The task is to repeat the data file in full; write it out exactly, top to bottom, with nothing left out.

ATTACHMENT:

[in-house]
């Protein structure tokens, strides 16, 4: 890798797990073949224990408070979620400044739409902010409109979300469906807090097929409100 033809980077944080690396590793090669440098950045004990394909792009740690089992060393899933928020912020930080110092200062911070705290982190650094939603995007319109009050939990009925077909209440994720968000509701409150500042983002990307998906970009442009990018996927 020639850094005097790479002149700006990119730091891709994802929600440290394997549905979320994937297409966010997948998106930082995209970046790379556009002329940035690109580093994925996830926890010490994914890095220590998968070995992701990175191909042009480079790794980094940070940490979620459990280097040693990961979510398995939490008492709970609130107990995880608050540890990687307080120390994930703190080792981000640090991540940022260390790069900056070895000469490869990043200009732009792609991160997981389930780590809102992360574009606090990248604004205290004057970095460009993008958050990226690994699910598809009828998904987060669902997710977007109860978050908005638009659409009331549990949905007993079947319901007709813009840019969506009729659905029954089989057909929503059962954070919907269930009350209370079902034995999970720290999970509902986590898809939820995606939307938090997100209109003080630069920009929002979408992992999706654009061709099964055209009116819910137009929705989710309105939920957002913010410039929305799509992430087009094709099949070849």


[in-house]
């Protein structure tokens, strides 16, 4: 890798797990073949224990408070979620400044739409902010409109979300469906807090097929409100 033809980077944080690396590793090669440098950045004990394909792009740690089992060393899933928020912020930080110092200062911070705290982190650094939603995007319109009050939990009925077909209440994720968000509701409150500042983002990307998906970009442009990018996927 020639850094005097790479002149700006990119730091891709994802929600440290394997549905979320994937297409966010997948998106930082995209970046790379556009002329940035690109580093994925996830926890010490994914890095220590998968070995992701990175191909042009480079790794980094940070940490979620459990280097040693990961979510398995939490008492709970609130107990995880608050540890990687307080120390994930703190080792981000640090991540940022260390790069900056070895000469490869990043200009732009792609991160997981389930780590809102992360574009606090990248604004205290004057970095460009993008958050990226690994699910598809009828998904987060669902997710977007109860978050908005638009659409009331549990949905007993079947319901007709813009840019969506009729659905029954089989057909929503059962954070919907269930009350209370079902034995999970720290999970509902986590898809939820995606939307938090997100209109003080630069920009929002979408992992999706654009061709099964055209009116819910137009929705989710309105939920957002913010410039929305799509992430087009094709099949070849």